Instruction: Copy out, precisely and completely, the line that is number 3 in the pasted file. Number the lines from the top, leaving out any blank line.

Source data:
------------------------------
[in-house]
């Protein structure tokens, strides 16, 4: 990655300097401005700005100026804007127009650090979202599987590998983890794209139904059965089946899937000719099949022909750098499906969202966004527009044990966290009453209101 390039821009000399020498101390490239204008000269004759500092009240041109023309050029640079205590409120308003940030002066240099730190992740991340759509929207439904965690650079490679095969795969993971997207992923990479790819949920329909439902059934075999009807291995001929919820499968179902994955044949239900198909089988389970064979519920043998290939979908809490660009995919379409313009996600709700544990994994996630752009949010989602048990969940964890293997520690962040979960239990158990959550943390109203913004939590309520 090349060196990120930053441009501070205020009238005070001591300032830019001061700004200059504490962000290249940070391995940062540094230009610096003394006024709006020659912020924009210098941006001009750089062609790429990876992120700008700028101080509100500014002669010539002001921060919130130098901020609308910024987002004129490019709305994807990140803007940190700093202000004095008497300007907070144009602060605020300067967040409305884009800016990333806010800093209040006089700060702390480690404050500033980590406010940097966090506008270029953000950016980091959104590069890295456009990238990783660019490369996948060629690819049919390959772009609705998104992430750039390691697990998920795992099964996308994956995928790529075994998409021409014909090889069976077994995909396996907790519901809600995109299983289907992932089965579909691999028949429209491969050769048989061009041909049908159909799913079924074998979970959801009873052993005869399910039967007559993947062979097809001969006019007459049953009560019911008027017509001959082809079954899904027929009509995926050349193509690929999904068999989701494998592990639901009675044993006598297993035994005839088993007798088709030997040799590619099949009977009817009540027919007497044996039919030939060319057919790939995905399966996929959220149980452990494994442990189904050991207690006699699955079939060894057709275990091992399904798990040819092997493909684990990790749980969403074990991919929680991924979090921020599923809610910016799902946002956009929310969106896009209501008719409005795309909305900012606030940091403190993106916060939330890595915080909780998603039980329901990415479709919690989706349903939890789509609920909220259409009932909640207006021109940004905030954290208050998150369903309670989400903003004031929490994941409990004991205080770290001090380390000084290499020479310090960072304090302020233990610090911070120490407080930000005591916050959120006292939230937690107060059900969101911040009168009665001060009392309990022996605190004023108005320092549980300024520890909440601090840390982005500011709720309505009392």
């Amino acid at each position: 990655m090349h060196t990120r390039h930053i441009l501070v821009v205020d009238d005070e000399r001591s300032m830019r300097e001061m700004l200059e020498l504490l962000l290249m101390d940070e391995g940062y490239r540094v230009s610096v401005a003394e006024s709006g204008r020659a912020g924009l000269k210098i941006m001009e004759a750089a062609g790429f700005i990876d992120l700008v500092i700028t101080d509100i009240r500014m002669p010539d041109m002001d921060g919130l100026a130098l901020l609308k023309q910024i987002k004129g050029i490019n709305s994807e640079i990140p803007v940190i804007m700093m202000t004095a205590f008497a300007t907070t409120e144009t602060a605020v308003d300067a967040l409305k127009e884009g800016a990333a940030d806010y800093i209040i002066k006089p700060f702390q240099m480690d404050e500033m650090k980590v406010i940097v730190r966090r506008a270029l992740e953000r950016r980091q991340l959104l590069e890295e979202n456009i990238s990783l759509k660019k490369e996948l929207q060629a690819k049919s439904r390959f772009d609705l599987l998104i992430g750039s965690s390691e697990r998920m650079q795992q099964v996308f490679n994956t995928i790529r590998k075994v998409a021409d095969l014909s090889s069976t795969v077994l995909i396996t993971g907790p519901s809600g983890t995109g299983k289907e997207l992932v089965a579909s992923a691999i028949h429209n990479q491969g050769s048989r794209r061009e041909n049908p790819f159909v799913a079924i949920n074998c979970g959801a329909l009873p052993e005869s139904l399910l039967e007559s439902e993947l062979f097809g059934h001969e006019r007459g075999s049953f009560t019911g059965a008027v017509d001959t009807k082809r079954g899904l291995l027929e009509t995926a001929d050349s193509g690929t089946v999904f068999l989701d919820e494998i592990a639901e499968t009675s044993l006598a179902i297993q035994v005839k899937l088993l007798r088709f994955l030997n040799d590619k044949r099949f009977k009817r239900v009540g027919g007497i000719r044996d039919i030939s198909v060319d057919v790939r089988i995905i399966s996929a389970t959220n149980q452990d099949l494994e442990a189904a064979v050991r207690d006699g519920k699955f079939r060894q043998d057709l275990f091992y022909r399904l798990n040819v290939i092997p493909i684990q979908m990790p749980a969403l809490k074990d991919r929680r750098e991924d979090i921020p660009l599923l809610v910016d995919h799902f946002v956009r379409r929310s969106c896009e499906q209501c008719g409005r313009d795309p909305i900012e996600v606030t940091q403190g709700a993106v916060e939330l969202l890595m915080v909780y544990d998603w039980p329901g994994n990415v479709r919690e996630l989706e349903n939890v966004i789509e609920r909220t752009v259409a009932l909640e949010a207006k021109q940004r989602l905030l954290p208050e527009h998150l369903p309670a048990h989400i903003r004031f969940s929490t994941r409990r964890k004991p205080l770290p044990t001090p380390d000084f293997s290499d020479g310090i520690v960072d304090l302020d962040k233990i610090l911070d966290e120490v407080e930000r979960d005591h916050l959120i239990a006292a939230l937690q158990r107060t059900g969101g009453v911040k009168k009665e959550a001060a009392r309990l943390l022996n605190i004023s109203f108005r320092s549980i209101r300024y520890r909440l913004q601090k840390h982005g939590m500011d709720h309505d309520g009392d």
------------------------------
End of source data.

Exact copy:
């Amino acid at each position: 990655m090349h060196t990120r390039h930053i441009l501070v821009v205020d009238d005070e000399r001591s300032m830019r300097e001061m700004l200059e020498l504490l962000l290249m101390d940070e391995g940062y490239r540094v230009s610096v401005a003394e006024s709006g204008r020659a912020g924009l000269k210098i941006m001009e004759a750089a062609g790429f700005i990876d992120l700008v500092i700028t101080d509100i009240r500014m002669p010539d041109m002001d921060g919130l100026a130098l901020l609308k023309q910024i987002k004129g050029i490019n709305s994807e640079i990140p803007v940190i804007m700093m202000t004095a205590f008497a300007t907070t409120e144009t602060a605020v308003d300067a967040l409305k127009e884009g800016a990333a940030d806010y800093i209040i002066k006089p700060f702390q240099m480690d404050e500033m650090k980590v406010i940097v730190r966090r506008a270029l992740e953000r950016r980091q991340l959104l590069e890295e979202n456009i990238s990783l759509k660019k490369e996948l929207q060629a690819k049919s439904r390959f772009d609705l599987l998104i992430g750039s965690s390691e697990r998920m650079q795992q099964v996308f490679n994956t995928i790529r590998k075994v998409a021409d095969l014909s090889s069976t795969v077994l995909i396996t993971g907790p519901s809600g983890t995109g299983k289907e997207l992932v089965a579909s992923a691999i028949h429209n990479q491969g050769s048989r794209r061009e041909n049908p790819f159909v799913a079924i949920n074998c979970g959801a329909l009873p052993e005869s139904l399910l039967e007559s439902e993947l062979f097809g059934h001969e006019r007459g075999s049953f009560t019911g059965a008027v017509d001959t009807k082809r079954g899904l291995l027929e009509t995926a001929d050349s193509g690929t089946v999904f068999l989701d919820e494998i592990a639901e499968t009675s044993l006598a179902i297993q035994v005839k899937l088993l007798r088709f994955l030997n040799d590619k044949r099949f009977k009817r239900v009540g027919g007497i000719r044996d039919i030939s198909v060319d057919v790939r089988i995905i399966s996929a389970t959220n149980q452990d099949l494994e442990a189904a064979v050991r207690d006699g519920k699955f079939r060894q043998d057709l275990f091992y022909r399904l798990n040819v290939i092997p493909i684990q979908m990790p749980a969403l809490k074990d991919r929680r750098e991924d979090i921020p660009l599923l809610v910016d995919h799902f946002v956009r379409r929310s969106c896009e499906q209501c008719g409005r313009d795309p909305i900012e996600v606030t940091q403190g709700a993106v916060e939330l969202l890595m915080v909780y544990d998603w039980p329901g994994n990415v479709r919690e996630l989706e349903n939890v966004i789509e609920r909220t752009v259409a009932l909640e949010a207006k021109q940004r989602l905030l954290p208050e527009h998150l369903p309670a048990h989400i903003r004031f969940s929490t994941r409990r964890k004991p205080l770290p044990t001090p380390d000084f293997s290499d020479g310090i520690v960072d304090l302020d962040k233990i610090l911070d966290e120490v407080e930000r979960d005591h916050l959120i239990a006292a939230l937690q158990r107060t059900g969101g009453v911040k009168k009665e959550a001060a009392r309990l943390l022996n605190i004023s109203f108005r320092s549980i209101r300024y520890r909440l913004q601090k840390h982005g939590m500011d709720h309505d309520g009392d």